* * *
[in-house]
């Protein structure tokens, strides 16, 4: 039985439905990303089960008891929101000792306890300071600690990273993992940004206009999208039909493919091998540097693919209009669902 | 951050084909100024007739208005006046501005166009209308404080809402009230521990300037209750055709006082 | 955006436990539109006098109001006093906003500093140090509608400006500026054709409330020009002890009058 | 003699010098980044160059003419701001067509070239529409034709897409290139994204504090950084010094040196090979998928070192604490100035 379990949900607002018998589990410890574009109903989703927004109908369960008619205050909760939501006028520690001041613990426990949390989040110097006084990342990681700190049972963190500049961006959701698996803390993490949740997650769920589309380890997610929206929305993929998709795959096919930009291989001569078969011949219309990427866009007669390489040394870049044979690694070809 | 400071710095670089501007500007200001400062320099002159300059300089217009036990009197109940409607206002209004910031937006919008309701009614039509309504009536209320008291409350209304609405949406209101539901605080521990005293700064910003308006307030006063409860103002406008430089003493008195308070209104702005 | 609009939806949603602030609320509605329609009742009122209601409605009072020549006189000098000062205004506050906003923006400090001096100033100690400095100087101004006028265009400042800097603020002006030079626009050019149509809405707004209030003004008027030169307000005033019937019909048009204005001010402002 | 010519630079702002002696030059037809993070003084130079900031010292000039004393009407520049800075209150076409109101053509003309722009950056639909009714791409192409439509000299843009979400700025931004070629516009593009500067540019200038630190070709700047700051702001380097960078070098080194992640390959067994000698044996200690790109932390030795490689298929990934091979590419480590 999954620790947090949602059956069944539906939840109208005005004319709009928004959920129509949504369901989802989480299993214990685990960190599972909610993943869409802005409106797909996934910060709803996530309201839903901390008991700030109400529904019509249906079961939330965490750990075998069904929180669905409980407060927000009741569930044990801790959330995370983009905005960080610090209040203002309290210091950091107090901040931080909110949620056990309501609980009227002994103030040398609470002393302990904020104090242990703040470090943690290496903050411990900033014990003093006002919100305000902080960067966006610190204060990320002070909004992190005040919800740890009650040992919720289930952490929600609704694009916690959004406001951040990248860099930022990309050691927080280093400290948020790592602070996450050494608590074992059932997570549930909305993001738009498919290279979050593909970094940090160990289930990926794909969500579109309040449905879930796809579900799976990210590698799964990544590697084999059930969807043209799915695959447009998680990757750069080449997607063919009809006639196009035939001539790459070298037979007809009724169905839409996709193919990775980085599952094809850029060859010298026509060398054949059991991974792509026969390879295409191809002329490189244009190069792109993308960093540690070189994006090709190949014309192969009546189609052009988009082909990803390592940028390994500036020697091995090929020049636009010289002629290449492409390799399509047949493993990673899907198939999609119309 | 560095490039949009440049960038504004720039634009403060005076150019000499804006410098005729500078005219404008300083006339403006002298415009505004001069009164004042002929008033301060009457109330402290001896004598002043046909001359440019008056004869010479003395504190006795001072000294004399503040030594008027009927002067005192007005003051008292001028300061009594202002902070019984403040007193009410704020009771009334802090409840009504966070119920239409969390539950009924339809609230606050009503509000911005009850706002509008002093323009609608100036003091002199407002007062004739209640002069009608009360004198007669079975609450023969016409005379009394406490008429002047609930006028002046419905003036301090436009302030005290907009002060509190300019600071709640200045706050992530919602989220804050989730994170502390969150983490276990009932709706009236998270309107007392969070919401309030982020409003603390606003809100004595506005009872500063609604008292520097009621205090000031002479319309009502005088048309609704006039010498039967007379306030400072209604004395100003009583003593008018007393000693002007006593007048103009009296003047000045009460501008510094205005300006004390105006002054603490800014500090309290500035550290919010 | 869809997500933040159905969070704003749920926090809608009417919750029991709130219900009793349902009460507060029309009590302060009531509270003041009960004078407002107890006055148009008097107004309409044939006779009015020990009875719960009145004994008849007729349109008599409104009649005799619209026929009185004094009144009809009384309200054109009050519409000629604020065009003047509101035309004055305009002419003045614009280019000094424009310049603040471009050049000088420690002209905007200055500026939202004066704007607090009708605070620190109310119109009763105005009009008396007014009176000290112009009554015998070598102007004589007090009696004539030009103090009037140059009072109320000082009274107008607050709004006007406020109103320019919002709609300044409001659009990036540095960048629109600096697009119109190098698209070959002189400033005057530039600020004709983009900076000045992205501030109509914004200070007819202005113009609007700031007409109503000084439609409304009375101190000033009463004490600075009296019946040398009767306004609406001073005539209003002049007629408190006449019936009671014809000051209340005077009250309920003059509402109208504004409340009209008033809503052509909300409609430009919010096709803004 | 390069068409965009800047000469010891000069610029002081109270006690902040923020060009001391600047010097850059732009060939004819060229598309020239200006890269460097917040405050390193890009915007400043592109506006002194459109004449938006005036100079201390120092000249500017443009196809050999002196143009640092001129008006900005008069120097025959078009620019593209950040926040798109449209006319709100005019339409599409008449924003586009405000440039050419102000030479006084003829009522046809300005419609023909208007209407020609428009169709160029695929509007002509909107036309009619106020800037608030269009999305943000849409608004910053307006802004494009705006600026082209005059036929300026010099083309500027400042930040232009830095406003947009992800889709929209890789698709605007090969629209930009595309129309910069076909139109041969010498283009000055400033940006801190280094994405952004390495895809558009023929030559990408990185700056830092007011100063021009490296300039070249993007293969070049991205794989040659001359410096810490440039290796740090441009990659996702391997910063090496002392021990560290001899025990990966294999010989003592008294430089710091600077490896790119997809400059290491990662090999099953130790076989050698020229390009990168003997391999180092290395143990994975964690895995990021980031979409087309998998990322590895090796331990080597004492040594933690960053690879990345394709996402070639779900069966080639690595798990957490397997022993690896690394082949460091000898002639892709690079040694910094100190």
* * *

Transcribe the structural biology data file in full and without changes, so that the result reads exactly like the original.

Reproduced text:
[in-house]
């Protein structure tokens, strides 16, 4: 039985439905990303089960008891929101000792306890300071600690990273993992940004206009999208039909493919091998540097693919209009669902 | 951050084909100024007739208005006046501005166009209308404080809402009230521990300037209750055709006082 | 955006436990539109006098109001006093906003500093140090509608400006500026054709409330020009002890009058 | 003699010098980044160059003419701001067509070239529409034709897409290139994204504090950084010094040196090979998928070192604490100035 379990949900607002018998589990410890574009109903989703927004109908369960008619205050909760939501006028520690001041613990426990949390989040110097006084990342990681700190049972963190500049961006959701698996803390993490949740997650769920589309380890997610929206929305993929998709795959096919930009291989001569078969011949219309990427866009007669390489040394870049044979690694070809 | 400071710095670089501007500007200001400062320099002159300059300089217009036990009197109940409607206002209004910031937006919008309701009614039509309504009536209320008291409350209304609405949406209101539901605080521990005293700064910003308006307030006063409860103002406008430089003493008195308070209104702005 | 609009939806949603602030609320509605329609009742009122209601409605009072020549006189000098000062205004506050906003923006400090001096100033100690400095100087101004006028265009400042800097603020002006030079626009050019149509809405707004209030003004008027030169307000005033019937019909048009204005001010402002 | 010519630079702002002696030059037809993070003084130079900031010292000039004393009407520049800075209150076409109101053509003309722009950056639909009714791409192409439509000299843009979400700025931004070629516009593009500067540019200038630190070709700047700051702001380097960078070098080194992640390959067994000698044996200690790109932390030795490689298929990934091979590419480590 999954620790947090949602059956069944539906939840109208005005004319709009928004959920129509949504369901989802989480299993214990685990960190599972909610993943869409802005409106797909996934910060709803996530309201839903901390008991700030109400529904019509249906079961939330965490750990075998069904929180669905409980407060927000009741569930044990801790959330995370983009905005960080610090209040203002309290210091950091107090901040931080909110949620056990309501609980009227002994103030040398609470002393302990904020104090242990703040470090943690290496903050411990900033014990003093006002919100305000902080960067966006610190204060990320002070909004992190005040919800740890009650040992919720289930952490929600609704694009916690959004406001951040990248860099930022990309050691927080280093400290948020790592602070996450050494608590074992059932997570549930909305993001738009498919290279979050593909970094940090160990289930990926794909969500579109309040449905879930796809579900799976990210590698799964990544590697084999059930969807043209799915695959447009998680990757750069080449997607063919009809006639196009035939001539790459070298037979007809009724169905839409996709193919990775980085599952094809850029060859010298026509060398054949059991991974792509026969390879295409191809002329490189244009190069792109993308960093540690070189994006090709190949014309192969009546189609052009988009082909990803390592940028390994500036020697091995090929020049636009010289002629290449492409390799399509047949493993990673899907198939999609119309 | 560095490039949009440049960038504004720039634009403060005076150019000499804006410098005729500078005219404008300083006339403006002298415009505004001069009164004042002929008033301060009457109330402290001896004598002043046909001359440019008056004869010479003395504190006795001072000294004399503040030594008027009927002067005192007005003051008292001028300061009594202002902070019984403040007193009410704020009771009334802090409840009504966070119920239409969390539950009924339809609230606050009503509000911005009850706002509008002093323009609608100036003091002199407002007062004739209640002069009608009360004198007669079975609450023969016409005379009394406490008429002047609930006028002046419905003036301090436009302030005290907009002060509190300019600071709640200045706050992530919602989220804050989730994170502390969150983490276990009932709706009236998270309107007392969070919401309030982020409003603390606003809100004595506005009872500063609604008292520097009621205090000031002479319309009502005088048309609704006039010498039967007379306030400072209604004395100003009583003593008018007393000693002007006593007048103009009296003047000045009460501008510094205005300006004390105006002054603490800014500090309290500035550290919010 | 869809997500933040159905969070704003749920926090809608009417919750029991709130219900009793349902009460507060029309009590302060009531509270003041009960004078407002107890006055148009008097107004309409044939006779009015020990009875719960009145004994008849007729349109008599409104009649005799619209026929009185004094009144009809009384309200054109009050519409000629604020065009003047509101035309004055305009002419003045614009280019000094424009310049603040471009050049000088420690002209905007200055500026939202004066704007607090009708605070620190109310119109009763105005009009008396007014009176000290112009009554015998070598102007004589007090009696004539030009103090009037140059009072109320000082009274107008607050709004006007406020109103320019919002709609300044409001659009990036540095960048629109600096697009119109190098698209070959002189400033005057530039600020004709983009900076000045992205501030109509914004200070007819202005113009609007700031007409109503000084439609409304009375101190000033009463004490600075009296019946040398009767306004609406001073005539209003002049007629408190006449019936009671014809000051209340005077009250309920003059509402109208504004409340009209008033809503052509909300409609430009919010096709803004 | 390069068409965009800047000469010891000069610029002081109270006690902040923020060009001391600047010097850059732009060939004819060229598309020239200006890269460097917040405050390193890009915007400043592109506006002194459109004449938006005036100079201390120092000249500017443009196809050999002196143009640092001129008006900005008069120097025959078009620019593209950040926040798109449209006319709100005019339409599409008449924003586009405000440039050419102000030479006084003829009522046809300005419609023909208007209407020609428009169709160029695929509007002509909107036309009619106020800037608030269009999305943000849409608004910053307006802004494009705006600026082209005059036929300026010099083309500027400042930040232009830095406003947009992800889709929209890789698709605007090969629209930009595309129309910069076909139109041969010498283009000055400033940006801190280094994405952004390495895809558009023929030559990408990185700056830092007011100063021009490296300039070249993007293969070049991205794989040659001359410096810490440039290796740090441009990659996702391997910063090496002392021990560290001899025990990966294999010989003592008294430089710091600077490896790119997809400059290491990662090999099953130790076989050698020229390009990168003997391999180092290395143990994975964690895995990021980031979409087309998998990322590895090796331990080597004492040594933690960053690879990345394709996402070639779900069966080639690595798990957490397997022993690896690394082949460091000898002639892709690079040694910094100190």